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12 of 12 people found the following review helpful
on 5 May 2004
This slim volume from Swedish author Lagerkvist is a masterful exploration of evil and alienation. The setting is a Renaissance court somewhere in Europe, where the dwarf of the title plots and schemes for his master. He is a truly grotesque creature: Machiavellian, sadistic, delusional. Still, Lagerkvist manages to make the reader empathise with this little outsider, reviled and ridiculed since birth. We all want to make an impression on the world, he seems to say, being ignored is the worst punishment... In the words of another Swedish writer, Hjalmar Söderberg: "We want to be loved, failing that respected, failing that loathed and feared. The soul abhors a vacuum, and longs for contact at any price."
In Sweden, Lagerkvist is equally famous as a poet, and the lyrical symbolism of his writing is always evident in "The Dwarf". It's a sinister book, but also a very compelling one. Don't bring it with you to the beach, but do pick it up when you feel the urge for something both substantial and very readable.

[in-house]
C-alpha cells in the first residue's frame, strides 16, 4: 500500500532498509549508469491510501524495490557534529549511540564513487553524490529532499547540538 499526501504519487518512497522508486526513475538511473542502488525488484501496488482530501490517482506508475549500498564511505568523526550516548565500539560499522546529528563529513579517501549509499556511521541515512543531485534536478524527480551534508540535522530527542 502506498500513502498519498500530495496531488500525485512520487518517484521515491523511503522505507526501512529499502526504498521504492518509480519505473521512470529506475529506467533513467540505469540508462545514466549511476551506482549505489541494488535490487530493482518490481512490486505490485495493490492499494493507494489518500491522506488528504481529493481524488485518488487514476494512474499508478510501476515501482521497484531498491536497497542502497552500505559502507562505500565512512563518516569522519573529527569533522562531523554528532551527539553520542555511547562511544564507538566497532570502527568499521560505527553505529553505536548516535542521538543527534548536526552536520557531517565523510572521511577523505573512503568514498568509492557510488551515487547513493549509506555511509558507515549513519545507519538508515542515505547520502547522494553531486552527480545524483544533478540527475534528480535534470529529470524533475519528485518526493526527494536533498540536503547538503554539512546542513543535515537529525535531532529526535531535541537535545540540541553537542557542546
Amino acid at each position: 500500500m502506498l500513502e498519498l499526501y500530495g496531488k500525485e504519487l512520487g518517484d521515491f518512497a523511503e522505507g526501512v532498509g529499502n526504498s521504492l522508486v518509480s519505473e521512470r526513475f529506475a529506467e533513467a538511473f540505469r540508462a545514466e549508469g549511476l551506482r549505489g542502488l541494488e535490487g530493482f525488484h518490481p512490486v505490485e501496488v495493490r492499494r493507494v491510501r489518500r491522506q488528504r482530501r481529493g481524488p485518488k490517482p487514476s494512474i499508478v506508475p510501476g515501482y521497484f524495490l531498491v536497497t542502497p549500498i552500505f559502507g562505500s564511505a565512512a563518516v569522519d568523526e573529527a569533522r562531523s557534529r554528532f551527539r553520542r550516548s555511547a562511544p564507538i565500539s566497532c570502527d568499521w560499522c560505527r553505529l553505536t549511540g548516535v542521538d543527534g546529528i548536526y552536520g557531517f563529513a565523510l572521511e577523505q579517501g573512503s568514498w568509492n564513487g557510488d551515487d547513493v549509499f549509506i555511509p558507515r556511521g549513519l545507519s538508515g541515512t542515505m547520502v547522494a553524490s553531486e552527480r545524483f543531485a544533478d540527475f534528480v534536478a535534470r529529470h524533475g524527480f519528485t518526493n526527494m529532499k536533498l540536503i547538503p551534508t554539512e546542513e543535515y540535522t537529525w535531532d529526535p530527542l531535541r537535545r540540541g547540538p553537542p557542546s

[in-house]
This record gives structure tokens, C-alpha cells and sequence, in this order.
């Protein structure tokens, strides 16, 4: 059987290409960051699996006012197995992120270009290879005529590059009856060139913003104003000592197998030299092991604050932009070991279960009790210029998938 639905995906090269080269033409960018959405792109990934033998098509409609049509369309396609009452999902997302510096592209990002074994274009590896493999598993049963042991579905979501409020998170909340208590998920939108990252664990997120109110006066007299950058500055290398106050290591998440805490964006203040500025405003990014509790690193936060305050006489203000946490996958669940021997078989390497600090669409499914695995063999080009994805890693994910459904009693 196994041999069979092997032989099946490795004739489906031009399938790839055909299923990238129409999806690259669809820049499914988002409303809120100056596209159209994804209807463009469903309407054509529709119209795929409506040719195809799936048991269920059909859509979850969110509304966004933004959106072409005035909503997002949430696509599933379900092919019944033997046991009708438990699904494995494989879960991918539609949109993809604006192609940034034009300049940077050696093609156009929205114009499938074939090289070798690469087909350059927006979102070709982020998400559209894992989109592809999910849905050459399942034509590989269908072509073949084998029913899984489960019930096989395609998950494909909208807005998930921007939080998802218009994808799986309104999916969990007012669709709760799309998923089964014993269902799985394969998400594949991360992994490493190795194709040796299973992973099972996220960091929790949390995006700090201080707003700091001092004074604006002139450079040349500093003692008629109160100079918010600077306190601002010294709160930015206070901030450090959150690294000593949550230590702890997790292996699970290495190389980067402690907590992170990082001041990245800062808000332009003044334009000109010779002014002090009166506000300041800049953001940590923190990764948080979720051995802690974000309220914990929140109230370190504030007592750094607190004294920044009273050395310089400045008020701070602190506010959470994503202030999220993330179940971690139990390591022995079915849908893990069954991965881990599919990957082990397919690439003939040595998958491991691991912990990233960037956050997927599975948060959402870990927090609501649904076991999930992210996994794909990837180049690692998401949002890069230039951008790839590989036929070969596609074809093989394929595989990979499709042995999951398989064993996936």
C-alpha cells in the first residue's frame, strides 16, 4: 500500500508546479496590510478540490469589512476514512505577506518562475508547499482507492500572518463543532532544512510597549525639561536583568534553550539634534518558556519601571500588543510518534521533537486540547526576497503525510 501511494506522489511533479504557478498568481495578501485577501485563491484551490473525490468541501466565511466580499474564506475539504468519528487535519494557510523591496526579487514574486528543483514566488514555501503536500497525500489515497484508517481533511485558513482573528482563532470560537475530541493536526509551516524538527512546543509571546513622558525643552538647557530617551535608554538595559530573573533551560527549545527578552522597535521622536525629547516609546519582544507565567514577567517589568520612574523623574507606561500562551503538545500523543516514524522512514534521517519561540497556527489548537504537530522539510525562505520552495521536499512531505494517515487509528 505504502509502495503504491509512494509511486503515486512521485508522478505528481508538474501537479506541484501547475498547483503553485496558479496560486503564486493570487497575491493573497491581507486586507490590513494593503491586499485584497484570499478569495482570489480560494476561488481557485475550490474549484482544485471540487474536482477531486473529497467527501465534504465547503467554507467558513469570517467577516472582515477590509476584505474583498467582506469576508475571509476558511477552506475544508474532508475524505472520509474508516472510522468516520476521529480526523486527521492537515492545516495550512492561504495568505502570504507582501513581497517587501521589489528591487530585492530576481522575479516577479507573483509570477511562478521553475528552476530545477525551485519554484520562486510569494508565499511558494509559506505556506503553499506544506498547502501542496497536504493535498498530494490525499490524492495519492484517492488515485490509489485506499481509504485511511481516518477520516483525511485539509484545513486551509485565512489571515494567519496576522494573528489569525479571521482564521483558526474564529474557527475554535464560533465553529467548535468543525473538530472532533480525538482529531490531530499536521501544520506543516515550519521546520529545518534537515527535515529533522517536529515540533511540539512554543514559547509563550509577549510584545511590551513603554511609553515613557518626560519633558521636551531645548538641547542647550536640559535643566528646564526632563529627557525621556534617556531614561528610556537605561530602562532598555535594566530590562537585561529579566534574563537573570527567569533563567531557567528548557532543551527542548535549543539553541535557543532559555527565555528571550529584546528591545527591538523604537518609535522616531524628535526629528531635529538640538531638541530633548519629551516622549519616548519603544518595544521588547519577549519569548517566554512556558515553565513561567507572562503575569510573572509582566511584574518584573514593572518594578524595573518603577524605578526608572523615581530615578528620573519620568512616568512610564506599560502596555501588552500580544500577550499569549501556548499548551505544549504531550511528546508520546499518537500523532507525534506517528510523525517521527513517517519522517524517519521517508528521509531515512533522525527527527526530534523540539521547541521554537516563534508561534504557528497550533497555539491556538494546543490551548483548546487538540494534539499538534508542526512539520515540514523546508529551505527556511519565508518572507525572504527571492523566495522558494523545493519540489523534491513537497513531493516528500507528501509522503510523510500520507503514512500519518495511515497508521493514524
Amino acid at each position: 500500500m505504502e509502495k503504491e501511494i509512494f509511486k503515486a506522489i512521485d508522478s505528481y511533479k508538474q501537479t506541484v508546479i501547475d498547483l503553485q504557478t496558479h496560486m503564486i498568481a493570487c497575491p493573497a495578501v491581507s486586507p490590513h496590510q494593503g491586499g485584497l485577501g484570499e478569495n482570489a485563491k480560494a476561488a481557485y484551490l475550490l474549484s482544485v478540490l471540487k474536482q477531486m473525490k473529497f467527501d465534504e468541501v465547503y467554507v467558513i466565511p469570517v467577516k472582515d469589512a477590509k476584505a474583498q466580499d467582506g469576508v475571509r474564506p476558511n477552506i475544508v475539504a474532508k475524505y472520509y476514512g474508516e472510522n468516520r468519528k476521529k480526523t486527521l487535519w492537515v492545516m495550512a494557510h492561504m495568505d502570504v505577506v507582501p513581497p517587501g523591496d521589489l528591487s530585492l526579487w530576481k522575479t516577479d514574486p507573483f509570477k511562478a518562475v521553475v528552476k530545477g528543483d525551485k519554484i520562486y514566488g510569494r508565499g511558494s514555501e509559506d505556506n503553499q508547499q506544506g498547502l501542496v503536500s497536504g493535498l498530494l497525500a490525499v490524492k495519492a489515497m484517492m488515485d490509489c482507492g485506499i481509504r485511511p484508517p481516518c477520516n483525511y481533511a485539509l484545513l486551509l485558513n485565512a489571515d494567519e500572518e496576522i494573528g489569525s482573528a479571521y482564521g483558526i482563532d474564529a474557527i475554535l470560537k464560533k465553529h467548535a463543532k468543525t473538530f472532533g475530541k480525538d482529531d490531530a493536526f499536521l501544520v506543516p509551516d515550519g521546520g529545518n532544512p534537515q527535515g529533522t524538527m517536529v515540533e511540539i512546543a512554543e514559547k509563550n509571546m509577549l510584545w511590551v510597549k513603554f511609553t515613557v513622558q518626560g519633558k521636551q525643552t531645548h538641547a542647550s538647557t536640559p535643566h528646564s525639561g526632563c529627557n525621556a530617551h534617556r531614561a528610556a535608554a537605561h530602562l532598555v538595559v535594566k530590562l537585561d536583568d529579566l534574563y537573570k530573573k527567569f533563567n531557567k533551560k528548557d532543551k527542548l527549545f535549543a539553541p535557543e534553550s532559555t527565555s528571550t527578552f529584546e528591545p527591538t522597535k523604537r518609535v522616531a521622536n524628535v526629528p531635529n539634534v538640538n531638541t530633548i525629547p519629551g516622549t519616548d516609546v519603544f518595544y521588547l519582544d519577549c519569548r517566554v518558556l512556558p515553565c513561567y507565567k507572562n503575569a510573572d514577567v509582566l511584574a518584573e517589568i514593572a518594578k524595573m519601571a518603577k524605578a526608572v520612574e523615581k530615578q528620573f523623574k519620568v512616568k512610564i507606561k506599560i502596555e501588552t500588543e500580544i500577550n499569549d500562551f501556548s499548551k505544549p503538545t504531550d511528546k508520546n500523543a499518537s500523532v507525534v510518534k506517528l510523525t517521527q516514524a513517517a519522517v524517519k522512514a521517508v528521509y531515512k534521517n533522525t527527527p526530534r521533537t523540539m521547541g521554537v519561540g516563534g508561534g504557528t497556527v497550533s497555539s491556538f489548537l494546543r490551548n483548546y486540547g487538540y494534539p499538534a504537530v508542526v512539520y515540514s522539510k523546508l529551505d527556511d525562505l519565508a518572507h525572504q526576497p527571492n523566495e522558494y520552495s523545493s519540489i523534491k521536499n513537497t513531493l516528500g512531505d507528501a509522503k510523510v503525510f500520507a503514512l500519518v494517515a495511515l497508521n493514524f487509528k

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1 of 1 people found the following review helpful
This is a very fun and interesting historical novel that takes place at the transition point from the Middle Ages to the Renaissance in the Italian princedoms. The narrator is a superstitious and ignorant dwarf, a kind of bitter jester at the court, who is sometimes puzzled by his observations of the changes underway. He is full of hatred and suppressed violence and, in my view, wholly unsympathetic. Not only is the intellectual revolution of the period viewed from a skewed perspective, but the system of petty princes is magnified in all its savagery.

The novel makes for a fascinating read, a wonderful and deeply textured view from the underside. Recommended with enthusiasm.
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